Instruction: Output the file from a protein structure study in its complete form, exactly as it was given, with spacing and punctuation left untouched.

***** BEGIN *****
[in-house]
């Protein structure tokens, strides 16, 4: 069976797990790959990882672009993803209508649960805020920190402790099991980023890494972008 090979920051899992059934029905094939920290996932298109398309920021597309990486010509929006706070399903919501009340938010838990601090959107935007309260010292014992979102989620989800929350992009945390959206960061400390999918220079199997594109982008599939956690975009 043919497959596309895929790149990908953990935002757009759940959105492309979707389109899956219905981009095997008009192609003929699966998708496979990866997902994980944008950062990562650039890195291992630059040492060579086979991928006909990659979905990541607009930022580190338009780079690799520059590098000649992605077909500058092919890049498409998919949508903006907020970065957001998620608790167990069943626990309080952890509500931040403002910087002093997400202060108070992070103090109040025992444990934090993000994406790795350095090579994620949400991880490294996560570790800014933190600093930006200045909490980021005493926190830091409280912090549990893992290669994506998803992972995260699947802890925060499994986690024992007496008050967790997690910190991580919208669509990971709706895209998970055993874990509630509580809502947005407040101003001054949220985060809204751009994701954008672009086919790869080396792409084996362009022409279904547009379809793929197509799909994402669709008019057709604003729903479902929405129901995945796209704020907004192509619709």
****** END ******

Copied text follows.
[in-house]
């Protein structure tokens, strides 16, 4: 069976797990790959990882672009993803209508649960805020920190402790099991980023890494972008 090979920051899992059934029905094939920290996932298109398309920021597309990486010509929006706070399903919501009340938010838990601090959107935007309260010292014992979102989620989800929350992009945390959206960061400390999918220079199997594109982008599939956690975009 043919497959596309895929790149990908953990935002757009759940959105492309979707389109899956219905981009095997008009192609003929699966998708496979990866997902994980944008950062990562650039890195291992630059040492060579086979991928006909990659979905990541607009930022580190338009780079690799520059590098000649992605077909500058092919890049498409998919949508903006907020970065957001998620608790167990069943626990309080952890509500931040403002910087002093997400202060108070992070103090109040025992444990934090993000994406790795350095090579994620949400991880490294996560570790800014933190600093930006200045909490980021005493926190830091409280912090549990893992290669994506998803992972995260699947802890925060499994986690024992007496008050967790997690910190991580919208669509990971709706895209998970055993874990509630509580809502947005407040101003001054949220985060809204751009994701954008672009086919790869080396792409084996362009022409279904547009379809793929197509799909994402669709008019057709604003729903479902929405129901995945796209704020907004192509619709």